It’s that time of year when stores that don’t usually sell books have on display the coffee table books that are perennial favourites for Christmas presents. Motoring, cooking and Christmas romances are always very popular along with the exploits of fictional detectives, novels sitting alongside biographies of some tome by a politician (I wonder how many Christmas stockings will include ‘For the Record’ by David Cameron?) and the now usual historical books with the two world wars being in particular evidence this year.
I’m not of the age group that these books are written for and it may well be that they are for younger generations who, according to the mass media, are not particularly interested in modern British history or the two World Wars. However, I did have a conversation recently with a young and very enthusiastic history teacher who told me that that was not necessarily correct but in her case the curriculum allowed just about two hours to explore with students the whole of World War 2. I ventured to suggest that this should act as a bit of a warning to the political ‘elite’, but maybe they are all of the same mind as Henry Ford or Corbyn’s Labour Party who want to rubbish everything ever done by Britons. They have the idea that all history is ‘bunk’ or ‘racist’ or some such and not worth taking the time to study or teach, unless of course it’s the work of a ‘revisionist’. Such people generally want to decry or apologise and have all the answers and knowledge that sitting behind a computer in a specially designed office chair in air conditioned comfort provides.
It’s amazing what confidence some people have when deciding that they have more analytical thought processes or insights into what people did or thought or said – sometimes hundreds of years ago. You can see this illustrated not only by authors but often by well-known figures in the arts world and particularly politicians who are seemingly hell-bent on tying the UK to some military alliance with the EU defence force as it prepares to defend Europe against some imaginary military threat from goodness knows where. Just for a moment imagine the EU, bolstered by the UK military and taxpayer, strutting around the world stage with the British and French nuclear capability under its central command and eventually taking a seat on the UN Security Council.
Now that would make a good thriller, with a motley crew making decisions on how our armed forces should or should not be deployed. Well I say a ‘thriller’ more like a ‘nightmare,’ when even a cursory look at what these people intend to do, are doing, or more worryingly have already signed up to do without any scrutiny in Parliament or by the mainstream media. Surely that should be enough to make people ask questions and not be fobbed off with carefully scripted non-answers as is the case now and has been for some time.
Odd then how silent everyone is about this, but then the present and prospective Parliamentary clowns would never sign the UK up to anything without informing the great British Public, would they?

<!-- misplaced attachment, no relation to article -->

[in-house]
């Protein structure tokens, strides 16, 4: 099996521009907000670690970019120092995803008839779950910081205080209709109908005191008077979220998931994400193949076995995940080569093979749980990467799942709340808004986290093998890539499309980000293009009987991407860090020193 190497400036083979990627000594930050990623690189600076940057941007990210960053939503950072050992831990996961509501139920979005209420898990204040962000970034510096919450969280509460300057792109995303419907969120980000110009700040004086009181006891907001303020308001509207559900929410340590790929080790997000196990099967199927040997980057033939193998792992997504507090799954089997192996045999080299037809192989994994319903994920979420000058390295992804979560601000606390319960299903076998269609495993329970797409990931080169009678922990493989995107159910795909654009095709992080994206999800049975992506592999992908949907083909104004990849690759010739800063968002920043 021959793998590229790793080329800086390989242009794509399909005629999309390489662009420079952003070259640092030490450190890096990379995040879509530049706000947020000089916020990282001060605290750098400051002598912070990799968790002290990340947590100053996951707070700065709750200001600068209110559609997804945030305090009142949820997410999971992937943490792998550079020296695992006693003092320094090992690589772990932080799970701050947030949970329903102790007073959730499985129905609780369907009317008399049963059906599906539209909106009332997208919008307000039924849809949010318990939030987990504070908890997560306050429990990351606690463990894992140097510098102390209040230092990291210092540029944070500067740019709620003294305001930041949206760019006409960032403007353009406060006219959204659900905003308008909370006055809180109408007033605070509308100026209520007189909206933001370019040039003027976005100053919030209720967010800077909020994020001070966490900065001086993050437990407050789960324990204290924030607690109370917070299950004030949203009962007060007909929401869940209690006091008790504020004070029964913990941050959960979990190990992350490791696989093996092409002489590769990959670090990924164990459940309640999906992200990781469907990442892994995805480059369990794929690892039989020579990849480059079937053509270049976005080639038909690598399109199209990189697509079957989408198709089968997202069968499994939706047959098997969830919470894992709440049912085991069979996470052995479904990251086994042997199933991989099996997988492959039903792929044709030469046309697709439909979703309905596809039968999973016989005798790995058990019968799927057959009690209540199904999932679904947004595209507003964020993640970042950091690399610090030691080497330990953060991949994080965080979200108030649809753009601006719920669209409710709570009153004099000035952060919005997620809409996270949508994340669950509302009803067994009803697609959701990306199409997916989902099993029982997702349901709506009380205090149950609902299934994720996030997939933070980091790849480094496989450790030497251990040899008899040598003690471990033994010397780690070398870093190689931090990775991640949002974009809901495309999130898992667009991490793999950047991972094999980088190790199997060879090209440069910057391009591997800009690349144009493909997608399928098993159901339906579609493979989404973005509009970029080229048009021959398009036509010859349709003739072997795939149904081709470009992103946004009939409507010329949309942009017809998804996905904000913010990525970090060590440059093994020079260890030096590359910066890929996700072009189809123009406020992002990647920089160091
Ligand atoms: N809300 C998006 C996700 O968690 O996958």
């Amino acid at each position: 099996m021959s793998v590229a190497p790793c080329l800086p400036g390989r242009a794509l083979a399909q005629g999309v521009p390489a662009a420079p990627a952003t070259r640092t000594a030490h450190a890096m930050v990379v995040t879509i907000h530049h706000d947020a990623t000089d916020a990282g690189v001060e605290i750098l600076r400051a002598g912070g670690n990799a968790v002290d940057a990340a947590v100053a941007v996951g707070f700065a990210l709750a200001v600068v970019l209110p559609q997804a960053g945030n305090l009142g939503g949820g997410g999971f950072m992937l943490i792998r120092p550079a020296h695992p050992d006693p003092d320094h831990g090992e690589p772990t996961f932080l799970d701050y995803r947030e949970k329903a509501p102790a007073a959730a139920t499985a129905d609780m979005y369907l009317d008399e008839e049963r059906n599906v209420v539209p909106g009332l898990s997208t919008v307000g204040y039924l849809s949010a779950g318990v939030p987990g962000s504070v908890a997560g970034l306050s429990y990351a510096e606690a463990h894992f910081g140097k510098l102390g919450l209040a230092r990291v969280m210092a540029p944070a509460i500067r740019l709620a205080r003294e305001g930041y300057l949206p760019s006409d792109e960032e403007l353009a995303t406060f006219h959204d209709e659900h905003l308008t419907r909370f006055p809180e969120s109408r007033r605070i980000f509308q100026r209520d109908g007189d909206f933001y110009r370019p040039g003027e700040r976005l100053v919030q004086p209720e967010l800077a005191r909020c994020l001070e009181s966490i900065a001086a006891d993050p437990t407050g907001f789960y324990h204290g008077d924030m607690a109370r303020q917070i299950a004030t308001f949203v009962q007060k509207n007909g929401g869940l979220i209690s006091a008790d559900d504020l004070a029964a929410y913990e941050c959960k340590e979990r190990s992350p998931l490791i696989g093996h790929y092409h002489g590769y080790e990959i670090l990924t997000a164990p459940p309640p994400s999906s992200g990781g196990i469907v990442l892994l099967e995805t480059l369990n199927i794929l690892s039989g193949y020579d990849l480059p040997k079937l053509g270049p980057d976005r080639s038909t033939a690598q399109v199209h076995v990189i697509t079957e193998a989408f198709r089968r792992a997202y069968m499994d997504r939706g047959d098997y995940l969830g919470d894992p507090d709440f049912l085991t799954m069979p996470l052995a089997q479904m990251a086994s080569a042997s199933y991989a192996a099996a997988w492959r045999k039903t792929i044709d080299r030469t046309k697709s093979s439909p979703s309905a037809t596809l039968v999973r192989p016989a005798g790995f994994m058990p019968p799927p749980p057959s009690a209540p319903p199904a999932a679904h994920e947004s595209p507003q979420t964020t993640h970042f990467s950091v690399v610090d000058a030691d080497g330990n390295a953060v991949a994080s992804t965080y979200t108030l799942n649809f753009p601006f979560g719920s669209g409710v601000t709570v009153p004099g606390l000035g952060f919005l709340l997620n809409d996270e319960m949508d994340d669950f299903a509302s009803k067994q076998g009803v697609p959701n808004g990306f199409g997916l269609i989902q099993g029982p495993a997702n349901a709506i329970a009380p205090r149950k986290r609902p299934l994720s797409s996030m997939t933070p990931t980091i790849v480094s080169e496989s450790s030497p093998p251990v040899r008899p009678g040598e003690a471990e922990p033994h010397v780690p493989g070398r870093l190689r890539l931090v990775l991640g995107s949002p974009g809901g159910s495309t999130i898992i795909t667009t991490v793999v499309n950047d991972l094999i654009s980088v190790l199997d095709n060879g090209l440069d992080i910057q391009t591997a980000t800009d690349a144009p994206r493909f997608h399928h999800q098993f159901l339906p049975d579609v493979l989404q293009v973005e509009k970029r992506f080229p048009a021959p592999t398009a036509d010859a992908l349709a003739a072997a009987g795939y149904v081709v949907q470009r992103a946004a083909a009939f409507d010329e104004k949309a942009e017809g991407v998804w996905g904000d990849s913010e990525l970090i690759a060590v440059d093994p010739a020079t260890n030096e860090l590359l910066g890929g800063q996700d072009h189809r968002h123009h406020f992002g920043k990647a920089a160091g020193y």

How different things once were, when young men and women actually volunteered for the armed services, unlike today when recruitment and lack of trained personnel is causing operational problems for the services. How long, I wonder, will it be before conscription to fill our role in the EU defence force raises its head? Hopefully the Remain parents and grandparents of Dyson and Amelia will be very happy to see their progeny kitted out in the multi gender field grey uniform of their beloved super state.
But not to worry, the Prime Minister and Defence Secretary (who’s turn is it this week?) have said many times we have nothing to worry about (just as ‘I’d rather be dead in a ditch’ and ‘the UK was leaving the EU on 31st of October’). If that’s the case, why is it these supposed or imaginary defence treaties are not being talked about on the run up to the election? Maybe the ‘elite’ sees few votes in admitting what they are planning for the futures of all these young people that we keep hearing about.
I recently attended a talk by the well-known journalist and writer Max Hastings. The subject was his latest book Operation Chastise, which describes in meticulous detail the RAF ‘Dam busters’ bombing raid on the German Ruhr dams during World War 2, a raid carried out at great cost by young men still in their late teens or early 20s who displayed courage and determination that beggars belief in this over-comfortable closeted world of the 21st century. You certainly grew up quickly in those days that is for certain. Photographs taken at the time show young men of 20 looking like men in their early 40s and family diaries give touching details of how parents and siblings noticed how quiet and withdrawn their son or brother had become on what was to be their last leave before leaving for the raid. Although you may not agree with some of the conclusions, the book is well researched and an interesting read for anyone who has an interest in the subject.
All this came to mind a couple of days later when, driving into a city multi-story car park, the driver of the car in front suddenly braked hard and sounded the car’s horn, just in time as it happens, as two children flashed past us on scooters. Bit dangerous I thought, wonder why they aren’t in school, it being a Tuesday afternoon, and then we drove off, parked the car and thought no more about it. As one does these days of many people doing the most extraordinary things it’s probably better and safer to ignore.
Part 2 will be published here tomorrow.